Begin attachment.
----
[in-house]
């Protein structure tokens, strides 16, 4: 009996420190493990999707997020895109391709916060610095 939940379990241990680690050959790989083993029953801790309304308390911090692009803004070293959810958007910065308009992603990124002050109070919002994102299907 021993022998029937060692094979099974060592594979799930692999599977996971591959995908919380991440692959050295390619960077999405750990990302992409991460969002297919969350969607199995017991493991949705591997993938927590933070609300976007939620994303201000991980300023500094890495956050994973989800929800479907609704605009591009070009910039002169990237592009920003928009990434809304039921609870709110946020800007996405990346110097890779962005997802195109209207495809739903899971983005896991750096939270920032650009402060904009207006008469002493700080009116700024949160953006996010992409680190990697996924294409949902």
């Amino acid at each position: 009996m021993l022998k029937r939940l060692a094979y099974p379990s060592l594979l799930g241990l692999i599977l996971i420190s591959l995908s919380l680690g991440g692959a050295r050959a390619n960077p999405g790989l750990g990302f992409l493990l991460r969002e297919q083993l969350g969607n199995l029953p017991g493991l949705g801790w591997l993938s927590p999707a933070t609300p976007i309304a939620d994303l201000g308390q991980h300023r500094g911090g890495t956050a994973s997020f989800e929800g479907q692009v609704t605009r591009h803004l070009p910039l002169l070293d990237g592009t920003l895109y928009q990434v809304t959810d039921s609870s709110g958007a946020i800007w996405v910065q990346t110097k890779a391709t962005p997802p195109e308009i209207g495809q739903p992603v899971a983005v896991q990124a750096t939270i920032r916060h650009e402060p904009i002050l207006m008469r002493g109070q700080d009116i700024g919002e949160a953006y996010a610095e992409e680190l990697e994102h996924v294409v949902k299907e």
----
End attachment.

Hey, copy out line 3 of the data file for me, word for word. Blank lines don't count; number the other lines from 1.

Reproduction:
């Amino acid at each position: 009996m021993l022998k029937r939940l060692a094979y099974p379990s060592l594979l799930g241990l692999i599977l996971i420190s591959l995908s919380l680690g991440g692959a050295r050959a390619n960077p999405g790989l750990g990302f992409l493990l991460r969002e297919q083993l969350g969607n199995l029953p017991g493991l949705g801790w591997l993938s927590p999707a933070t609300p976007i309304a939620d994303l201000g308390q991980h300023r500094g911090g890495t956050a994973s997020f989800e929800g479907q692009v609704t605009r591009h803004l070009p910039l002169l070293d990237g592009t920003l895109y928009q990434v809304t959810d039921s609870s709110g958007a946020i800007w996405v910065q990346t110097k890779a391709t962005p997802p195109e308009i209207g495809q739903p992603v899971a983005v896991q990124a750096t939270i920032r916060h650009e402060p904009i002050l207006m008469r002493g109070q700080d009116i700024g919002e949160a953006y996010a610095e992409e680190l990697e994102h996924v294409v949902k299907e």